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FBI Adviser Says Spa Shooting May Have Been Copycat Crime

Criminologists, agents already looking at how Radcliffe Haughton fits into a pattern of rising workplace violence – and an eerily similar case last week in Florida.

Within hours after Radcliffe Haughton shot and killed three women and wounded four more in a Brookfield beauty salon before taking his own life, criminologists and federal agents were looking at the case as it fits into a rising tide of workplace slayings — and as a possible copycat killing.

Larry Barton, the leading adviser to the FBI on workplace crimes, said he and the federal crime agency are looking into whether Haughton might have been “inspired” by a shooting Thursday that killed three women in a beauty salon in Casselberry, FL, a suburb of Orlando.

The killer in that case also was the estranged husband of a salon stylist. She was also shot, and her husband then turned his gun on himself, hours before an injunction hearing.

The father of Radcliffe Haughton, who goes by the same name and was in close contact with his son days before the Brookfield slaughter, lives in Winter Park, FL, less than 10 miles away from Casselberry.

A sudden spike in workplace violence

“We are researching whether he was inspired by that,” said Barton, president of The American College in Bryn Mawr, PA. “What is interesting is that killings at small business places are still relatively unusual, only about 15 percent of the total. Most are at manufacturing facilities or offices.

“So this, so close on the heels of the homicides in the Orlando salon, it kind of stands out.”

Workplace killings throughout America are on an alarming rise this year, Barton said.

“Until recently, on average, about two people have been killed in a workplace each workday,” Barton said. “That held steady for the past 17 years.

“But 2012 is becoming the worst year in history. We are on course for three people a day – a 50 percent increase in workplace homicides.”

A twisted sense of betrayal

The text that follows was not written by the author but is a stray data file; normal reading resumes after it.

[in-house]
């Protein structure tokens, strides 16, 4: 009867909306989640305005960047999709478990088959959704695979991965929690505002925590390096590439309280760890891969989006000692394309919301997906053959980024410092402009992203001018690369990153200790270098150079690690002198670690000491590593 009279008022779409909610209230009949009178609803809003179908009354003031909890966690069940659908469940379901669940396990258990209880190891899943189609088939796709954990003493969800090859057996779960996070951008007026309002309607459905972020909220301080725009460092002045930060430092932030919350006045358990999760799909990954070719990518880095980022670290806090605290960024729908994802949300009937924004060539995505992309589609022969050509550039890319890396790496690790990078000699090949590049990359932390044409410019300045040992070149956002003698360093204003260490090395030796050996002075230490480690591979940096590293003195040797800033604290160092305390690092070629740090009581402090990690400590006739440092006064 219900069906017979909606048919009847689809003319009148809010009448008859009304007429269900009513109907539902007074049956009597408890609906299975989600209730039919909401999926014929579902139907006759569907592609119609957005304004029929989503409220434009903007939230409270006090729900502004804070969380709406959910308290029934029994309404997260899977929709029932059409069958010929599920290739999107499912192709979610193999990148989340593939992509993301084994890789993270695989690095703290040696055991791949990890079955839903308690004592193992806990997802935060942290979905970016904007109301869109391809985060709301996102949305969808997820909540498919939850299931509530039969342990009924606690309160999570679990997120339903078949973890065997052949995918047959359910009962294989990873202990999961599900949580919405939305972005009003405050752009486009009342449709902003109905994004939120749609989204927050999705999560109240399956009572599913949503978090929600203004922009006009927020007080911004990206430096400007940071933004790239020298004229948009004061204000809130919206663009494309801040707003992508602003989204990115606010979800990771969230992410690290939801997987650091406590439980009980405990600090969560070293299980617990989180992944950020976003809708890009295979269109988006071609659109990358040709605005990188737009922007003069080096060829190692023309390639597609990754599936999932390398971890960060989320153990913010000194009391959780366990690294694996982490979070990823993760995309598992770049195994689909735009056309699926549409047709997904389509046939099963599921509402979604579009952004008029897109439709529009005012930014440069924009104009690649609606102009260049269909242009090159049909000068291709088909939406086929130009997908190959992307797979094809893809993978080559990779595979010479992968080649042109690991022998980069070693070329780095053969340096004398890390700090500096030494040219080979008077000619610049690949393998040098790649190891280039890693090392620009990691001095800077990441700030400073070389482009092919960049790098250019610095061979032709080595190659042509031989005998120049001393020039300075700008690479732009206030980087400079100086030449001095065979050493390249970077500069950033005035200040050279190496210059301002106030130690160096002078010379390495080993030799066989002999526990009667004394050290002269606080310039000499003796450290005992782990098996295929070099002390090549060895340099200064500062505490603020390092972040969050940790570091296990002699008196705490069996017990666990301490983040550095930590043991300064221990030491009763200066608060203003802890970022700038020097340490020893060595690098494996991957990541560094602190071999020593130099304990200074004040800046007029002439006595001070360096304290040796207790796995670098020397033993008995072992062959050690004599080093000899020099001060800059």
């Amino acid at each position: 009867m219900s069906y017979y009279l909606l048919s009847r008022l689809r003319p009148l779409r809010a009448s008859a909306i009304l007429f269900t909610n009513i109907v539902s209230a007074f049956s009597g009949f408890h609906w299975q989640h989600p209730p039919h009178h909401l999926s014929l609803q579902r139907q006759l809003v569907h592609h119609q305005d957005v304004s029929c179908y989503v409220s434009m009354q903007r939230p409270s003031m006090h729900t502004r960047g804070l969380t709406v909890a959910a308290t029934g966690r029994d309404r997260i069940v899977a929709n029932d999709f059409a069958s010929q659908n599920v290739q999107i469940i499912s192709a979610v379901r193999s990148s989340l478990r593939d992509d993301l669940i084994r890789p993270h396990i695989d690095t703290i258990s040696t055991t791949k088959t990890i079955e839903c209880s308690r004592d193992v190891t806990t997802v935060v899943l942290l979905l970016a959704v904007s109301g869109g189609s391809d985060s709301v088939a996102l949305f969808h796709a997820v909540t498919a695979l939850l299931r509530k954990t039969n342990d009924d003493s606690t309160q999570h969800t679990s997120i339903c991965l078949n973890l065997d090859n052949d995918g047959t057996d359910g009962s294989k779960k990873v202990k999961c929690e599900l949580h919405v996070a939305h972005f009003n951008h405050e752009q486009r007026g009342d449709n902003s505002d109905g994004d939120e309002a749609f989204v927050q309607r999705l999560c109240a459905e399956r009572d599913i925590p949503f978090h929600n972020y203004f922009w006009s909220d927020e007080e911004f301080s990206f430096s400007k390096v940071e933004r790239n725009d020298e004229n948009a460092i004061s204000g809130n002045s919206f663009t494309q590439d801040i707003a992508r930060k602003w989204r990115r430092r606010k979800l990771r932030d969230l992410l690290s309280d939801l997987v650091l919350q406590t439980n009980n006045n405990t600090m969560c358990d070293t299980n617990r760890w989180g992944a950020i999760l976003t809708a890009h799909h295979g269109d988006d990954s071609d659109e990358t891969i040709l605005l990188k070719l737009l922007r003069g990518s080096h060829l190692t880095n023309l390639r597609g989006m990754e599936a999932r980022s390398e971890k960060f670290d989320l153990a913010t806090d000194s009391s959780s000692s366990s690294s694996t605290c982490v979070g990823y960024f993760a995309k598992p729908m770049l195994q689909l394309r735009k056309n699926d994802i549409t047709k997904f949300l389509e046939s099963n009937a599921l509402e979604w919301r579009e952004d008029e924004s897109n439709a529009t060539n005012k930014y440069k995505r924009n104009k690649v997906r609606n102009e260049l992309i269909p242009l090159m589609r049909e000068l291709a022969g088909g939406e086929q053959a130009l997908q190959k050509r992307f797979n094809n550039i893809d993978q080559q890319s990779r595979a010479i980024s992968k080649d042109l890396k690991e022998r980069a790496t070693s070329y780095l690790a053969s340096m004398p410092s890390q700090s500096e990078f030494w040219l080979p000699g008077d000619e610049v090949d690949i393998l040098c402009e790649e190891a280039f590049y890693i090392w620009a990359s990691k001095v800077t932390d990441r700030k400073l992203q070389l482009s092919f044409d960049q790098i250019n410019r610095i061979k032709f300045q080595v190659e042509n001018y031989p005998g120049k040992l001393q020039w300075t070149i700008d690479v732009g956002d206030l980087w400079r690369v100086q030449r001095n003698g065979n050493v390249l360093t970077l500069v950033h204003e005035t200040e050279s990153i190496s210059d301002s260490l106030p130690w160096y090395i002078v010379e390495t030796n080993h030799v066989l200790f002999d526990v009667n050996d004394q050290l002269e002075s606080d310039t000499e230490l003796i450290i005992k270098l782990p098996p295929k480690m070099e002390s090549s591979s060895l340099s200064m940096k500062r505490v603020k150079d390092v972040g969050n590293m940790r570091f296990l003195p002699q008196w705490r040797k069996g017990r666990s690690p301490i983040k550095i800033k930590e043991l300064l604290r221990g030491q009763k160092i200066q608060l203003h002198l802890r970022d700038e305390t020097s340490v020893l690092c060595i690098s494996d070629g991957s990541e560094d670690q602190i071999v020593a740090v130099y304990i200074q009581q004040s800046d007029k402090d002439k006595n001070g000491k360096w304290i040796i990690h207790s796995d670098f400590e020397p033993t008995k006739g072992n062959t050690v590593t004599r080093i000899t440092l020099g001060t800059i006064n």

Barton, by midday Monday, had already absorbed all available reports of the shootings at Azana Spa and was making comparisons to reams of case studies of workplace violence. Obviously, the Brookfield crime is not of the “disgruntled employee” pattern, but rather one of confrontation with a known person in their workplace.

“The primary cause is mental illness,” Barton said. “If there is no history of that, then the No. 2 cause is the issue of betrayal – the broken romance. ‘You promised me we would work this out’ – but without acknowledging his own fault.”

Milwaukee has been shocked by its third mass slaying on a weekend — the Saturday morning attack in 2005 at a church service also in Brookfield, the Sunday morning shootout in August at the Sikh Temple in Oak Creek, and now Azana.

But only the Azana killings were in a place of work, not worship, and that also stands out to Barton, the highest rated instructor at the FBI Academy in Quantico, Va., where he teaches risk management.

“Sunday is surprising,” he said. “Sunday is the lowest day for workplace violence, simply because so many places of work are closed. It draws attention. And, so close to the homicides in the Orlando salon – the same industry – we’re looking into the issue of a copycat.

“The FBI will be looking for anything he wrote, notes, anything on Facebook or in e-mails, that might refer to that incident.”

The offices of the FBI in Milwaukee and Behavioral Ananlysis in Quantico could not comment on the case Tuesday the FBI is not the lead investigating agency in the cases, but is assisting local law enforcement.

Drawing maximum attention to the act

Attention. That begins to get to the heart of everyone’s burning question: Why? Why, even in desperation over your failing romance, does a man follow his wife to her workplace and kill not just her but as many more as he can?

“Why, we wonder, if they could have done this elsewhere, do they do it there?” Barton posed. “If he had done it in the home, who would be there to see except possibly other family members?

“The answer is: Shame. They need to create maximum shame. It’s that issue of betrayal. They feel that something is being taken from them, and they need to take that back and more. We actually call it ‘emotional reward.’ It becomes much larger than just a rift in the family. It is played out in front of the entire community. Now, everyone knows.”